s worked his will; and now wind-wafted to his straining ear a nameless horror came, a dull, wild roar, the city's tumult and distressful cry. “Alack,” he cried, “what stirs in yonder walls such anguish? Or why rings from side to side such wailing through the city?” Asking so, he tightened frantic grasp upon the rein. To him his sister, counterfeiting still the charioteer Metiscus, while she swayed rein, steeds, and chariot, this answer made: “Hither, my Turnus, let our arms pursue the sons of Troy. Here lies the nearest way to speedy triumph. There be other swords to keep yon city safe. Aeneas now storms against Italy in active war; we also on this Trojan host may hurl grim havoc. Nor shalt thou the strife give o'er in glory second, nor in tale of slain.” Turnus replied, “O sister, Iong ago I knew thee what thou wert, when guilefully thou didst confound their treaty, and enlist thy whole heart in this war. No Ionger now thy craft divine deceives me. But what god compelled thee,
P. Vergilius Maro, Aeneid (ed. Theodore C. Williams), Book 12, line 697 (search)
But Sire Aeneas, hearing Turnus' name, down the steep rampart from the citadel unlingering tried, all lesser task laid by, with joy exultant and dread-thundering arms. Like Athos' crest he loomed, or soaring top of Eryx, when the nodding oaks resound, or sovereign Apennine that lifts in air his forehead of triumphant snow. All eyes of Troy, Rutulia, and Italy were fixed his way; and all who kept a guard on lofty rampart, or in siege below were battering the foundations, now laid by their implements and arms. Latinus too stood awestruck to behold such champions, born in lands far-sundered, met upon one field for one decisive stroke of sword with sword. Swift striding forth where spread the vacant plain, they hurled their spears from far; then in close fight the brazen shields rang. Beneath their tread Earth groaned aloud, as with redoubling blows their falchions fell; nor could a mortal eye 'twixt chance and courage the dread work divide. As o'er Taburnus' top, or spacious hills of Sil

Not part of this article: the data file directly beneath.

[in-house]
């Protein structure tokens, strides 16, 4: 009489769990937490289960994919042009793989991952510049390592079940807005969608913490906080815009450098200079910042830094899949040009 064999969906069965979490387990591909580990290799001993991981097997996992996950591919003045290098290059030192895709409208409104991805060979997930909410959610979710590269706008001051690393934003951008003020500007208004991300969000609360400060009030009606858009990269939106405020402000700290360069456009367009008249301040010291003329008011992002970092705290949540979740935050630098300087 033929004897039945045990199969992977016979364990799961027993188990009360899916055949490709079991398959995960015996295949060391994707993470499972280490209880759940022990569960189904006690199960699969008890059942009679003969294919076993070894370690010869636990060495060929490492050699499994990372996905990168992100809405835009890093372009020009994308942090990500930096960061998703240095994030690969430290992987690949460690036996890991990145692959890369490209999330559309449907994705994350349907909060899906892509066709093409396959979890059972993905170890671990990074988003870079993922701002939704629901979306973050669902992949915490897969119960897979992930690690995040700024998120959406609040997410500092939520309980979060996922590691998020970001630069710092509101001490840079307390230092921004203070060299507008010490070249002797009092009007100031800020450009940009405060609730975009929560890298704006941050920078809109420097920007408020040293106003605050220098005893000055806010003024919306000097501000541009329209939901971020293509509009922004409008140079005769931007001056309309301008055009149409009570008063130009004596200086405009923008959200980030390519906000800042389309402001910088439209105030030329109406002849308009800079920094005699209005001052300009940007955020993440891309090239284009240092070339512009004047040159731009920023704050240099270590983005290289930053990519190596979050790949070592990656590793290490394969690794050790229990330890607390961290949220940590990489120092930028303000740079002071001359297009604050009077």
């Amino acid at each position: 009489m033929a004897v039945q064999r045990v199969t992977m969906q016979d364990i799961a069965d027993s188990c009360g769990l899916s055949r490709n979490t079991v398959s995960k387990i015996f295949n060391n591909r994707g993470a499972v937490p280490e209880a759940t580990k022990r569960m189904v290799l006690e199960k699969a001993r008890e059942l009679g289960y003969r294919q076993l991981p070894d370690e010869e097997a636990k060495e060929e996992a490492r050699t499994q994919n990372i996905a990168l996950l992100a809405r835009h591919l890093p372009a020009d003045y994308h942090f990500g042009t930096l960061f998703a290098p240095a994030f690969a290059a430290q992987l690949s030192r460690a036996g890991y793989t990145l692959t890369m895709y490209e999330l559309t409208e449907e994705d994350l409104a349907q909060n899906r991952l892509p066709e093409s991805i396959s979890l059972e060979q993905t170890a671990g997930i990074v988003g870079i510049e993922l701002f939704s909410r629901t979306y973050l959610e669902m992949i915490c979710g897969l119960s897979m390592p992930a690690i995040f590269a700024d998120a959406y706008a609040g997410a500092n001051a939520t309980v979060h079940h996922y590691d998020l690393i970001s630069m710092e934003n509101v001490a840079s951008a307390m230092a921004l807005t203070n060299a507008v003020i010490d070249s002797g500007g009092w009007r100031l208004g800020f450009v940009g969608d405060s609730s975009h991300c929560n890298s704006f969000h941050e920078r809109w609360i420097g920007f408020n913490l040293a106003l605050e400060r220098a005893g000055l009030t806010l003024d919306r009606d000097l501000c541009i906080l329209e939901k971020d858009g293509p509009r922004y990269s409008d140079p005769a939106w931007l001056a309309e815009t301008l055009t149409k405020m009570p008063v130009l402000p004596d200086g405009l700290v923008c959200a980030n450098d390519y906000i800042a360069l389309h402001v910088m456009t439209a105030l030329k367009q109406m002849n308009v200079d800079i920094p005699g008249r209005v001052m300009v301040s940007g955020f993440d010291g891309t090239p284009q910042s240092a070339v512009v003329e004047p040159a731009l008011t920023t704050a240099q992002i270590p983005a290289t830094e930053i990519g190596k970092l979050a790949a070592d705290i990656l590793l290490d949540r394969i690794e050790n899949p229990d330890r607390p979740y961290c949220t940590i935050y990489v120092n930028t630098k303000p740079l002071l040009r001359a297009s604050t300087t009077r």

P. Vergilius Maro, Aeneid (ed. Theodore C. Williams), Book 12, line 728 (search)
Soon Turnus, reckless of the risk, leaped forth, upreached his whole height to his lifted sword, and struck: the Trojans and the Latins pale cried mightily, and all eyes turned one way expectant. But the weak, perfidious sword broke off, and as the blow descended, failed its furious master, whose sole succor now was flight; and swifter than the wind he flew. But, lo! a hilt of form and fashion strange lay in his helpless hand. For in his haste, when to the battle-field his team he drove, his father's sword forgotten (such the tale), he snatched Metiscus' weapon. This endured to strike at Trojan backs, as he pursued, but when on Vulcan's armory divine its earthly metal smote, the brittle blade broke off like ice, and o'er the yellow sands in flashing fragments scattered. Turnus now takes mad flight o'er the distant plain, and winds in wavering gyration round and round; for Troy's close ring confines him, and one way a wide swamp lies, one way a frowning wall.
P. Vergilius Maro, Aeneid (ed. Theodore C. Williams), Book 12, line 791 (search)
fate is not denied; for Latium's good I sue, and high prerogatives of men that be thy kith and kin: when happy wedlock vows (aye, be it so!) shall join them by strong laws of chartered peace, let not the Latins Iose their ancient, native name. Bid them not pass for Trojans, nor be hailed as Teucer's sons; no alien speech, no alien garb impose. Let it be Latium ever; let the lords of Alba unto distant ages reign; let the strong, master blood of Rome receive the manhood and the might of Italy. Troy perished: let its name and glory die!” The Author of mankind and all that is, smiling benignant, answered thus her plea: “Jove's sister true, and Saturn's second child, what seas of anger vex thy heart divine! But come, relinquish thy rash, fruitless rage: I give thee this desire, and yield to thee free submission. The Ausonian tribes shall keep the speech and customs of their sires; the name remains as now; the Teucrian race, abiding in the land, shall but infuse the mixture of its blood. I